It is impossible to watch the coverage of Champlain Towers, Florida, without shuddering at the thought of what lies beneath Karachi’s coastal high-rises.

There’s little evidence of what the high-rise planners are doing to ensure that the proliferating projects along Karachi’s coastline don’t sink into the shifting sands on which they are constructed. Struc­tures that face the ocean undergo relentless battering by the wind, sea and sand. Buildings in Dubai, (which some emerging building projects have been designed to mimic) very likely have funds on hand to maintain the facades and structures of buildings against the relentless corrosion caused by saltwater.

Pakistanis, however, are used to cutting corners, and what they do everywhere they will likely also do in the construction of coastal high-rises. This can result in buildings that are just a bit unstable, a bit shaky, even as the political players that collaborate to make them possible are as entrenched as ever.

It is too late for Champlain Towers and Condominiums in Surfside, Florida. The husk of the building that still remains standing features eerie scenes of a disrupted existence. One visible bedroom shows bunk beds with sheets and pillows, an office chair. Firefighters who are searching through the rubble and finding stuffed toys are lining them up in an impromptu shrine to the children that have perished. It’s a tough task; the day after the building collapsed, rains soaked everything making it harder to dig into the rubble. Then a treacherous fire broke out filling up the wreckage site with smoke and further hampering efforts to find any possible survivors.

The tragedy in Surfside should be a warning to coastal developers in Karachi. If the government of Sindh, the Defence Housing Authority or any other relevant authority has the plans filed prior to construction they need to be made available for any member of the public to see. Particularly helpful would be a recounting of the measures taken to ensure that there are open and unobstructed exits that people could access in case of a fire or an earthquake.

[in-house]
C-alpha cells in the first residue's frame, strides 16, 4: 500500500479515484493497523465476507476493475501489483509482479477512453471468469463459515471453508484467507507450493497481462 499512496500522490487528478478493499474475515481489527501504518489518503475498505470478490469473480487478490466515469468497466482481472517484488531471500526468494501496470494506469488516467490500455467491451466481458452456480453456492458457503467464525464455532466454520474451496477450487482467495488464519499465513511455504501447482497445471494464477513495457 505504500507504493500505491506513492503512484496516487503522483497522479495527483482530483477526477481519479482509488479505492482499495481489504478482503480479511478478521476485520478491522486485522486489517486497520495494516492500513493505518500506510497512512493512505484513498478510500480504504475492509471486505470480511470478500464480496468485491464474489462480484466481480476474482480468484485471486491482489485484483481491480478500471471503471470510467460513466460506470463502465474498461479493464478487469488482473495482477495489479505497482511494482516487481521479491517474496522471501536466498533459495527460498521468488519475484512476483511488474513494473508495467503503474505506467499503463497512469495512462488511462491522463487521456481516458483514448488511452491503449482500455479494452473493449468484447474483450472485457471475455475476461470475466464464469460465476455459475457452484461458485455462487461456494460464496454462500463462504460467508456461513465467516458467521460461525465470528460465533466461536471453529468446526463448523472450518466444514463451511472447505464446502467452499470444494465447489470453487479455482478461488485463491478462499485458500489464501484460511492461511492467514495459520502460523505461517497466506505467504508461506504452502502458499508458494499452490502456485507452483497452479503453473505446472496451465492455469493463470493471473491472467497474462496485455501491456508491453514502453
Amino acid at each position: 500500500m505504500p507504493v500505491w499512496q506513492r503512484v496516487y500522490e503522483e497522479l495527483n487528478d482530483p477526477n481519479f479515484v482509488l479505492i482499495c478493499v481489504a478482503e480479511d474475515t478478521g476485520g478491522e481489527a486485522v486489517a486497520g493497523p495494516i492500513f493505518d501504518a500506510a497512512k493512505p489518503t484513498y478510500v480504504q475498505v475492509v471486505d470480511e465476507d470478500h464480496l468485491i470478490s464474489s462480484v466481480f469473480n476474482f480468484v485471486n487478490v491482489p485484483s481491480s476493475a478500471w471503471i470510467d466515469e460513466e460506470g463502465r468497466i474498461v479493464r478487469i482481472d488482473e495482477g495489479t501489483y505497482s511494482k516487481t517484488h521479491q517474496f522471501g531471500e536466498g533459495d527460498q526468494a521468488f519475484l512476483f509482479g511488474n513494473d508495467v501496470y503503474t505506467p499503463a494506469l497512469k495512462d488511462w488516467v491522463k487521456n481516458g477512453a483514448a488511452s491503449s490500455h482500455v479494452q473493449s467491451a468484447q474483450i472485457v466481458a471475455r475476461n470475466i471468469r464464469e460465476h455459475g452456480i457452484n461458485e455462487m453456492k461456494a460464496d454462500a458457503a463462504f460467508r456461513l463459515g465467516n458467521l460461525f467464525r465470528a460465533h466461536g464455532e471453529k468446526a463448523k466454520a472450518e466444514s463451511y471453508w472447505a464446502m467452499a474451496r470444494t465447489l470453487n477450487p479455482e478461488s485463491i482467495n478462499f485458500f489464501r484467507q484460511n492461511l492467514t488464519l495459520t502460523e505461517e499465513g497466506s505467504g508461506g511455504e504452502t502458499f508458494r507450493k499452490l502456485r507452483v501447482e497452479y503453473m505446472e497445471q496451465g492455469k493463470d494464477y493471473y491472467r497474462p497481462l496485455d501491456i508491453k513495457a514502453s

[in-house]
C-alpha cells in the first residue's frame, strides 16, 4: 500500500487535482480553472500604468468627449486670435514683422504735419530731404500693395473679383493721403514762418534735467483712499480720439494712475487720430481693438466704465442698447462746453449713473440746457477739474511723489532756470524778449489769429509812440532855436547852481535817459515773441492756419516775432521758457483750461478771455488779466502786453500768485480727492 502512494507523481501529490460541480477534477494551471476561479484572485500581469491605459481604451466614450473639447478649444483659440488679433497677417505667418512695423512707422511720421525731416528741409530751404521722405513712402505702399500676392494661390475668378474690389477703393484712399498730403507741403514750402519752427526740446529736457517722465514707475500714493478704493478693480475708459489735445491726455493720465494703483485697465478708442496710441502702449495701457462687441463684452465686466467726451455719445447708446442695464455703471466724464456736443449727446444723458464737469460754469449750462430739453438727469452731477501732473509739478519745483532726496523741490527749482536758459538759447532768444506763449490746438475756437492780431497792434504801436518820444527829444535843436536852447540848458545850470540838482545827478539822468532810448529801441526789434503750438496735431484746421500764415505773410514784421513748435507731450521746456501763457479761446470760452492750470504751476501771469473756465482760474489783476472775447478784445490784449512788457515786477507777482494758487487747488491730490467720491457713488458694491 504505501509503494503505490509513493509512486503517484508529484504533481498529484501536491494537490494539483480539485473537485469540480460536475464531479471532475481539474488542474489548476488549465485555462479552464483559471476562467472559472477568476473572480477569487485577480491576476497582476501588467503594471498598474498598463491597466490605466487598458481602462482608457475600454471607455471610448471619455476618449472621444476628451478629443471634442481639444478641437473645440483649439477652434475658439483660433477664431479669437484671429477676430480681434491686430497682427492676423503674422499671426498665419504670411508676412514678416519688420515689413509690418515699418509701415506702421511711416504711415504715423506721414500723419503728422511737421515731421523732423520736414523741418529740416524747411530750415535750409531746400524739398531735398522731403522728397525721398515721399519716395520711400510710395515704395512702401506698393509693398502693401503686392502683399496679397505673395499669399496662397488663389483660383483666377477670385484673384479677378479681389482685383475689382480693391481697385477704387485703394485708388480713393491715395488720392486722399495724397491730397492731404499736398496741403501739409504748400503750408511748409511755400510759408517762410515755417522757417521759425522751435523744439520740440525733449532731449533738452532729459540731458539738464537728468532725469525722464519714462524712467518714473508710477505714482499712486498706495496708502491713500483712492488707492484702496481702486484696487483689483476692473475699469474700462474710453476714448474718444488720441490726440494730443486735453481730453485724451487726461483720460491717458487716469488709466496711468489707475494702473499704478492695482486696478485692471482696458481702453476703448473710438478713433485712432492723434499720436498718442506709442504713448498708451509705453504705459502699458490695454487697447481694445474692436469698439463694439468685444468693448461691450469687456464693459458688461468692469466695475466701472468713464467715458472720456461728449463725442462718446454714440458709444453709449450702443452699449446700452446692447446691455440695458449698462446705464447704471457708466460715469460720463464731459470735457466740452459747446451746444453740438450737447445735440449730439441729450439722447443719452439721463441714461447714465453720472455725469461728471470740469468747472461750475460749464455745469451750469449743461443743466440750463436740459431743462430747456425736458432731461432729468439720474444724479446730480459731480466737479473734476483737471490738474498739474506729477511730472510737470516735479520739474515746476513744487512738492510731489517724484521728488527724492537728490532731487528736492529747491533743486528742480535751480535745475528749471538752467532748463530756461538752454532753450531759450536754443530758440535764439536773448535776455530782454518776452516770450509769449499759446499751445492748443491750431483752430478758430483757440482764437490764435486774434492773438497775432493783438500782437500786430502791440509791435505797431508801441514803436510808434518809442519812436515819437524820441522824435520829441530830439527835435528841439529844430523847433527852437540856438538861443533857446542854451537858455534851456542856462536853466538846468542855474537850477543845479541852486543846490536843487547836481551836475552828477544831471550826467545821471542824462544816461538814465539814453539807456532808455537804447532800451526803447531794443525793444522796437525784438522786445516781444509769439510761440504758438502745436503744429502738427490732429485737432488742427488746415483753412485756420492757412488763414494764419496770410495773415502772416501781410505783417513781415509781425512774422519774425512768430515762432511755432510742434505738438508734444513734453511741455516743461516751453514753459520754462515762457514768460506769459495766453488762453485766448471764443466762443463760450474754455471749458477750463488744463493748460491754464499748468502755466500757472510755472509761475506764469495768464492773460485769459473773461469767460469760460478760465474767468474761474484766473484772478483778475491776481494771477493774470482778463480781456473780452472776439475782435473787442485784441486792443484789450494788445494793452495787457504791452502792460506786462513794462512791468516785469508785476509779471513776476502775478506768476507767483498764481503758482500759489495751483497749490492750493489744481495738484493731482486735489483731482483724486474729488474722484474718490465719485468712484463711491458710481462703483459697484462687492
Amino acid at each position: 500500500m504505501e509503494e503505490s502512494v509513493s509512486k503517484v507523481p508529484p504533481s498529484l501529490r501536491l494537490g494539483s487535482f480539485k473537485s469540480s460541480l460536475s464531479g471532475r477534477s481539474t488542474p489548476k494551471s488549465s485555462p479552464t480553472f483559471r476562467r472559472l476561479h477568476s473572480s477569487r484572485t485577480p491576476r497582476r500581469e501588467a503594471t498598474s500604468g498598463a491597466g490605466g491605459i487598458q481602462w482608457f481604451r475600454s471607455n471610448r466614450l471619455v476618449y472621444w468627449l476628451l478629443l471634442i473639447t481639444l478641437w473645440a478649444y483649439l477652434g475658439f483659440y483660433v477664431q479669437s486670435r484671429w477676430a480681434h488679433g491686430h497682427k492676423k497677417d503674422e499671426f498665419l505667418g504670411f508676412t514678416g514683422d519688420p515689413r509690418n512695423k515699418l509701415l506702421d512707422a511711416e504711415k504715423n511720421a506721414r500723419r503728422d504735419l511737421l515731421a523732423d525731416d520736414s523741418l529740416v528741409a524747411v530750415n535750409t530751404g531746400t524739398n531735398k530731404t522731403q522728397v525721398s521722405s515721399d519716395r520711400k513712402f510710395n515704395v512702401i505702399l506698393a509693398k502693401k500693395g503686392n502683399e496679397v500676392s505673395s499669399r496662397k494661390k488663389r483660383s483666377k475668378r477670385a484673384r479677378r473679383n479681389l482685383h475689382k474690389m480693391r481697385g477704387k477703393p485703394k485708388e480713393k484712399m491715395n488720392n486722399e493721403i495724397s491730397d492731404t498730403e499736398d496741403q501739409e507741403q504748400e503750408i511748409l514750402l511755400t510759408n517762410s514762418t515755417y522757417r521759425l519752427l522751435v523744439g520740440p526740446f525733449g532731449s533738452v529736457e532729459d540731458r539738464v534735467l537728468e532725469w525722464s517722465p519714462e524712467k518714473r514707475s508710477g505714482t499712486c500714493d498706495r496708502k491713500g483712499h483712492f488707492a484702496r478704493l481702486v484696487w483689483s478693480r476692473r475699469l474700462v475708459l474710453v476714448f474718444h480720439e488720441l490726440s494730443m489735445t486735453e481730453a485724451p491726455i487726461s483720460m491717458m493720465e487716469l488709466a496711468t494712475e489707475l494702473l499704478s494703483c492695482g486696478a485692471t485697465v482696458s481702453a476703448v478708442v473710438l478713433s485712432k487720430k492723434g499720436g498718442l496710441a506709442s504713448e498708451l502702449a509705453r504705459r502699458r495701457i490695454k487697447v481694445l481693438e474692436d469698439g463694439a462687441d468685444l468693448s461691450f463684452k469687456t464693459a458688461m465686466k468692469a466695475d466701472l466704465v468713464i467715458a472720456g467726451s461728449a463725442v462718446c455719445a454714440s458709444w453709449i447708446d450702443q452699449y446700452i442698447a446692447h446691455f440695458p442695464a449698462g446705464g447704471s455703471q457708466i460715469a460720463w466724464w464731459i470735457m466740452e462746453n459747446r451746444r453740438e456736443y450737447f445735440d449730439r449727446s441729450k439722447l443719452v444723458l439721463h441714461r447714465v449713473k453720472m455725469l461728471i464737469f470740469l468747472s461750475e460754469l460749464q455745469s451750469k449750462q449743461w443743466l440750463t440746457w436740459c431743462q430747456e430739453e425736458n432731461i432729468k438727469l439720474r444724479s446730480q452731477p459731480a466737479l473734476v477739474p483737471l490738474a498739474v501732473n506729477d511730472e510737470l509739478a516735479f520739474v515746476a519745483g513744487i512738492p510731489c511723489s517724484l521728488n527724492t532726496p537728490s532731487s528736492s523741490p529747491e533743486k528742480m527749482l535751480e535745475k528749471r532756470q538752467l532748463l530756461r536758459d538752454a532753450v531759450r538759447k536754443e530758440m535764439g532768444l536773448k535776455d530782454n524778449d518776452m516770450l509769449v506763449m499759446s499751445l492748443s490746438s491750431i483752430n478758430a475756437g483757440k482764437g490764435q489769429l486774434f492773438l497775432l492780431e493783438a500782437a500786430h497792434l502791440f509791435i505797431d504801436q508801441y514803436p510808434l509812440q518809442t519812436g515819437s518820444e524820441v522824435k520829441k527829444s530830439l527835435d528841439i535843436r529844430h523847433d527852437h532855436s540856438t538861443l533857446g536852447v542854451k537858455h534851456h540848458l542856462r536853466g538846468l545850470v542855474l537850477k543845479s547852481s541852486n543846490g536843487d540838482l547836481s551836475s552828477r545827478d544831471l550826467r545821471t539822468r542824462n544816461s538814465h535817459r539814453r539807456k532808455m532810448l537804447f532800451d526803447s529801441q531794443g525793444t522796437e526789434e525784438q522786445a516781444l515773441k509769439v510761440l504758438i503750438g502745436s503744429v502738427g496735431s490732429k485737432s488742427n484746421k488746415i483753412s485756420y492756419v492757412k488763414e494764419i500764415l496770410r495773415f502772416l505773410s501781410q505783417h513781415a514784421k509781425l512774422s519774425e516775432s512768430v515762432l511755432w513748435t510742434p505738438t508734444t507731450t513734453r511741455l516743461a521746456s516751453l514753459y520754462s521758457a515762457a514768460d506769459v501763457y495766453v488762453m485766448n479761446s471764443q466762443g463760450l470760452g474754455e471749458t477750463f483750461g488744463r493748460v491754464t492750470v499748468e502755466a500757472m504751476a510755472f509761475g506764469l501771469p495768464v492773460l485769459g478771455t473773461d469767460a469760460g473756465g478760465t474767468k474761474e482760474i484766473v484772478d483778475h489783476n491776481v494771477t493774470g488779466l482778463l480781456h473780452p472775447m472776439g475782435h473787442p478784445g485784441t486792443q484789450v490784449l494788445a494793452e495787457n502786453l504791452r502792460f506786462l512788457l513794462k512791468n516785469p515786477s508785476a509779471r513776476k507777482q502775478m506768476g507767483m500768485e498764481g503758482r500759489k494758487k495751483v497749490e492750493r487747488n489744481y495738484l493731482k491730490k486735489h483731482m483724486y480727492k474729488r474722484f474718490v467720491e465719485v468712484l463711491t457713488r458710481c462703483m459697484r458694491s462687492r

Over 100 people who lived in Champlain Towers (most living in units that are on the opposite side of where the collapse took place) did manage to escape via the stairwell. Wide, unobstructed and well-marked exits are rare in any building in Karachi and this represents an opportunity for tragedy.

It is unlikely that anyone will be found in the tightly packed rubble that the Champlain Towers now is. A lot could have been done to save the building and the people in it, but it wasn’t. Repairs continued to be delayed. Cracks, fissures and even loud noises coming through the walls were ignored. The result is there for everyone to see. Karachi’s high-rise dwellers, particularly those close to the ocean, should take heed. The magnetism and majesty of the ocean lulled the inhabitants of one ill-fated coastal high-rise to ignore the signs and the warnings that were all around them. The rest of us must not be so mesmerised, so oblivious to the cruelties of the ever-shifting sands and the buildings that are constructed upon them.

The writer is an attorney teaching constitutional law and political philosophy.

rafia.zakaria@gmail.com

Published in Dawn, June 30th, 2021